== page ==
On 8/25/2013 9:01 PM, Paul M. Cook wrote:
    > "Hench" <[email protected]> wrote in message news:kve88b$j00$[email protected]..
    >> On 8/25/2013 7:52 PM, [email protected] wrote:
    >>> On Sunday, August 25, 2013 4:02:32 PM UTC-7, Mark Thorson wrote:
    >>>
    >>>
    >>>> He fills up his van and resells the goods
    >>>> at his shop in Canada for a profit
    >>>>
    >>>> http://www.sfgate.com/news/article/T...rt-4736782.php
    >>>>
    >>>
    >>>> There are no Trader Joe's in Canada.
    >>>
    >>> Pirate Joe's is an unauthorized reseller. He sells trademarked goods but
    >>> is
    >>> neither the trademark holder nor a licensee. The food products were not
    >>> made
    >>> in compliance with Canadian or BC provincial law. He is opening Trader
    >>> Joe --
    >>> an American company -- to all sorts of foreign legal exposure, civil and
    >>> possibly criminal. Trader Joe's has to show they are diligently trying
    >>> to stop him.
    >>>

    >>
    >> As much as I want to cheer for this little guy and almost admire that he
    >> had the balls to do this, i hope the trademark holders win and I hope the
    >> consumers in BC and elsewhere here in Canada are protected.

    >
    >
    > How is this different than, say eBay? It isn't. Same thing. He is paying
    > full retail for those products. He never signed a distributor agreement.
    > He is not harming TJs. He is adding to their bottom line. If the food was
    > not manufactured to Canadian standards they would never allow it across the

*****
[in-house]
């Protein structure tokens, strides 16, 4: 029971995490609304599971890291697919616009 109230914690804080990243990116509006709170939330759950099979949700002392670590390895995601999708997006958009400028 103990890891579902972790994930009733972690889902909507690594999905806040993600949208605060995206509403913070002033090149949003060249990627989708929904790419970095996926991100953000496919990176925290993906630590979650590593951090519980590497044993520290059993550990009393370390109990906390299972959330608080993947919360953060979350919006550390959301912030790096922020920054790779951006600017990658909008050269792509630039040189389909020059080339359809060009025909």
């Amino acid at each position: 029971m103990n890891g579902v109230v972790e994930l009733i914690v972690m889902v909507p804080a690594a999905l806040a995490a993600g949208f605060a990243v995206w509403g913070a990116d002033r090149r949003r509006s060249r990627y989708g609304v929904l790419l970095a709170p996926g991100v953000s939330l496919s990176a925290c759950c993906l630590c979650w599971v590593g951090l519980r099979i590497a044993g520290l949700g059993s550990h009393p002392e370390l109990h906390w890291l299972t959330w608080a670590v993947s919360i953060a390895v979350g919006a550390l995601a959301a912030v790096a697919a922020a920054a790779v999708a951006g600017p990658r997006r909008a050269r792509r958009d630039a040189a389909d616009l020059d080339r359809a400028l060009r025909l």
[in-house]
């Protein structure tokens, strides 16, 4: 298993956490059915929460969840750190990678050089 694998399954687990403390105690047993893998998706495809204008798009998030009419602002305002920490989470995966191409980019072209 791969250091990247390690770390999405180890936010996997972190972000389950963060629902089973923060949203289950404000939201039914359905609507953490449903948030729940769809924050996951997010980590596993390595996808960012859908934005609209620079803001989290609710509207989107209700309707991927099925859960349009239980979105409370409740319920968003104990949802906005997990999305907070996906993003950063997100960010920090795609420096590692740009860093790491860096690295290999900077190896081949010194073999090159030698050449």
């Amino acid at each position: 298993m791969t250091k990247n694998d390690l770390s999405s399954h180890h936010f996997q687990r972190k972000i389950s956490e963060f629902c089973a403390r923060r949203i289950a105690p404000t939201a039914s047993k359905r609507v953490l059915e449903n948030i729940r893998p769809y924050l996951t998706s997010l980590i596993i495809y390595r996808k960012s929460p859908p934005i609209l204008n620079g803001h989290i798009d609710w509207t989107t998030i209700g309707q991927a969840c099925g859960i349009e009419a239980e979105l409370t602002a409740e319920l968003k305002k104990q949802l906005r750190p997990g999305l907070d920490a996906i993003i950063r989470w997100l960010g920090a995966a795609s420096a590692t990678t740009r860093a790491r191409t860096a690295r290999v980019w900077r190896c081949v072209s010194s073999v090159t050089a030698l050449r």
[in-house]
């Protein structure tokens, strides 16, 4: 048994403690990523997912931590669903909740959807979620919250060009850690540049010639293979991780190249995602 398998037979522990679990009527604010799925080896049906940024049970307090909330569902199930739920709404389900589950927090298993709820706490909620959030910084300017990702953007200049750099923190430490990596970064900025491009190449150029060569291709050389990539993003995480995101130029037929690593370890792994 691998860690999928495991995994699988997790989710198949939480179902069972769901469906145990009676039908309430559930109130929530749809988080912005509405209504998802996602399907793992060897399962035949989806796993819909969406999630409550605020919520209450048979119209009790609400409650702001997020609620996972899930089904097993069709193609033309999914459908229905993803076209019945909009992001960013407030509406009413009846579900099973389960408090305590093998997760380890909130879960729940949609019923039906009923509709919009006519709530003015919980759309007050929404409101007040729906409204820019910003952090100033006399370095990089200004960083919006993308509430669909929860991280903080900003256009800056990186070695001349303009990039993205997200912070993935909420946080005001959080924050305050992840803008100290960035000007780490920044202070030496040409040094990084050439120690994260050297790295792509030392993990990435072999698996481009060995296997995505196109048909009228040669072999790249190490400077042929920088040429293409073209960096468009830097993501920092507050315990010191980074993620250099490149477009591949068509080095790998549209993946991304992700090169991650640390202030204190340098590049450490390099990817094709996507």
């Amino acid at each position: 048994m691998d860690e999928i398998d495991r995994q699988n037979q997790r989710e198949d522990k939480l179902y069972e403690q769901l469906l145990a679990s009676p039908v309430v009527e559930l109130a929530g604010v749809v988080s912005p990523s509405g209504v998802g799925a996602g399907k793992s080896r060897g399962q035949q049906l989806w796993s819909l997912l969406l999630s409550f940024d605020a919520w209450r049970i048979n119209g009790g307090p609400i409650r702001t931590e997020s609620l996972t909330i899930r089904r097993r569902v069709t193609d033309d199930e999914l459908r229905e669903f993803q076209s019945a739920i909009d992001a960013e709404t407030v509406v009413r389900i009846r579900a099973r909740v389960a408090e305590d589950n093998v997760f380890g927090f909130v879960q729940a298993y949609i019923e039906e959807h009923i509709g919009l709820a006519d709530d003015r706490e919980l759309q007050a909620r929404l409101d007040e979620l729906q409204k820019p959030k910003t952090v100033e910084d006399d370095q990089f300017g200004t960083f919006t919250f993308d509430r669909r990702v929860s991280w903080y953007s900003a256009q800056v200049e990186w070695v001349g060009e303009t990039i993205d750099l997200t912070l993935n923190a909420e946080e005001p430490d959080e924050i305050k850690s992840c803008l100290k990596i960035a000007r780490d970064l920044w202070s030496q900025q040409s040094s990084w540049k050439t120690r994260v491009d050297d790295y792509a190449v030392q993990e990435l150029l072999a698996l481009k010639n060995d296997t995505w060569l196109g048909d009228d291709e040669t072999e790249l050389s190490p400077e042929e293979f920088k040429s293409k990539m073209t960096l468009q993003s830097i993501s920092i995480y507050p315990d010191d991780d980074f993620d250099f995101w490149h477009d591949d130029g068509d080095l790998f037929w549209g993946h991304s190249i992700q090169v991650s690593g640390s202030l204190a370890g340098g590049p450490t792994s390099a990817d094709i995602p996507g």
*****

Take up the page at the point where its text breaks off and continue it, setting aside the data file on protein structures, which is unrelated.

> border.
    >
    > I will wager that TJs has not opened stores in Canada because they are
    > protesting Canadian labor laws. This guy proved they can make a lot more
    > money in Canada. But they don't ant to pay the extra labor cost as a matter
    > of principle.
    >
    >
    >


    What Canadian labour laws are there to protest. Plenty of American food
    retailers operate in Canada. Costco and Walmart and Target seem to do
    okay. A and P did okay too for many years. So did IGA. Then there's
    McDonald's and their kind...

    Trader Joe's most likely doesn't operate in Canada because most
    Canadians have never heard of them. I never heard of them til this
    thread. If this trader joe's company thinks there is a market for their
    products in Canada, I'm sure they would open. Since the market in
    Canada is much smaller, many international retailers ignore Canada.

    I don't know anyone who has heard of this Trader Joe's company. Since
    Vancouver has suburbs that run alongside the USA border, maybe people
    there are more familar so they buy black market products there.